Mic Drop: Simone Biles wins fifth world all-around by record margin

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STUTTGART, Germany — Simone Biles began the final routine of the world championships all-around competition planning to finish it with an imaginary mic drop.

She had not seen the standings before she began her floor exercise. Didn’t know how much of a cushion she had.

That final pose was a still image of how the 22-year-old Biles is approaching what will likely be the last year of her gymnastics career: Carefree.

She prevailed by 2.1 points over Chinese silver medalist Tang Xijing, the largest women’s margin of victory under the Code of Points introduced in 2006. The margin separating first from second was greater than the margin separating second from 10th.

Russian Angelina Melnikova took bronze, while the other American, Sunisa Lee, was eighth after an uneven bars fall.

Biles matched her winning margin from the Rio Olympics, after which she took 14 months off before returning to full training. She is the only woman with more than three world all-around titles.

GYM WORLDS: TV Schedule | Finals Results

The night before the final, Biles and MyKayla Skinner, the only non-teens on the U.S. squad, were looking at Twitter. Biles has been pretty popular on the platform this season, earning praise from LeBron JamesMichelle Obama and Chrissy Teigen for her triple-double on floor and double-double off the balance beam.

Skinner found a tweet suggesting Biles perform the mic drop. It would be a fitting way for Biles to finish her final world all-around competition (she said she is 99 percent sure it’s her last worlds).

“[Skinner] was like, you should do it,” said, Biles, wearing her 22nd career world championships medal, one shy of the record that she should break among four more event finals on Saturday and Sunday. “I was like, should I if it’s a good routine? It wasn’t my best routine, but I thought it would be fun.”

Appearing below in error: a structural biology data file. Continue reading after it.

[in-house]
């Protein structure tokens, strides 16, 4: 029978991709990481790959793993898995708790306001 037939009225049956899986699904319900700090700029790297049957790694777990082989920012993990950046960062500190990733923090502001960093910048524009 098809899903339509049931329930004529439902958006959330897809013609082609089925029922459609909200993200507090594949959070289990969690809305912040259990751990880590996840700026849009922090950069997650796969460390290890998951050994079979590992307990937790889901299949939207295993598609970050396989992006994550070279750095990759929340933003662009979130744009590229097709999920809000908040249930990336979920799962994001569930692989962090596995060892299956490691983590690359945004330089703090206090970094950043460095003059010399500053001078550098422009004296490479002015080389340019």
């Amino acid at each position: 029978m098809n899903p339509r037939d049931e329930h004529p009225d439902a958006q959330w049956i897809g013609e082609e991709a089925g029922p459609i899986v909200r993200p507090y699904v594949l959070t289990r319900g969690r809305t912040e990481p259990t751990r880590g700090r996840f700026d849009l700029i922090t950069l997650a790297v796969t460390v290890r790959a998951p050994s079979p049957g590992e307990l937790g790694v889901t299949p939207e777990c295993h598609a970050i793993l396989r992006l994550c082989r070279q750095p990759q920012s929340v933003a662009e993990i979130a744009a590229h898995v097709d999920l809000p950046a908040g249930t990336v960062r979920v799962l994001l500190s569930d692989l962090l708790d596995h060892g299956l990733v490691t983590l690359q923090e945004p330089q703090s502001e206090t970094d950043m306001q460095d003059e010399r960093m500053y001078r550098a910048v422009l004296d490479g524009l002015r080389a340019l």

Then on Thursday, one of Biles’ coaches sent her off into competition with this sentiment: “Enjoy every moment, because this doesn’t last forever,” said Laurent Landi, who with wife Cecile succeeded Aimee Boorman two years ago in guiding the greatest gymnast in history. “Sometimes you forget to appreciate it, and when you get a bit older, you think, maybe I should have enjoyed it a little bit more.”

Landi remembered what happened in the 2018 World all-around final. Biles won by a then-record margin, but she fell twice (with a kidney stone) and called it a disaster.

“Tragic,” she said Thursday, contrasting it with the feeling of hitting all four of her routines this year (save a couple of out-of-bounds landings, minor errors).

Biles has two more days of competition in 2019, then maybe 10 or so in 2020. But so far, the theme of the final year has been illustrated through competing with her last name on her leotard in July. Then wearing a leotard with the outline of a goat’s head in practice in August. Now the mic drop.

Biles is riding a six-year win streak in all-arounds, taking all of them over the last five years by at least one point.

Yet at 22, she’s the only non-teen to win a global all-around since 2003, only improving with more difficult skills since coming back from that post-Olympic break.

She chose Thursday not to throw two of the three skills she’s introduced in her comeback, saying she held back. She still had two more points of difficulty than any other gymnast.

“Sometimes I wonder how I do it,” Biles said. “I wish I could have like an out-of-body experience to witness it because sometimes I think I’m going crazy.

“We [gymnasts] peak when we’re a little bit younger, so I feel like I’m kind of aging like fine wine.”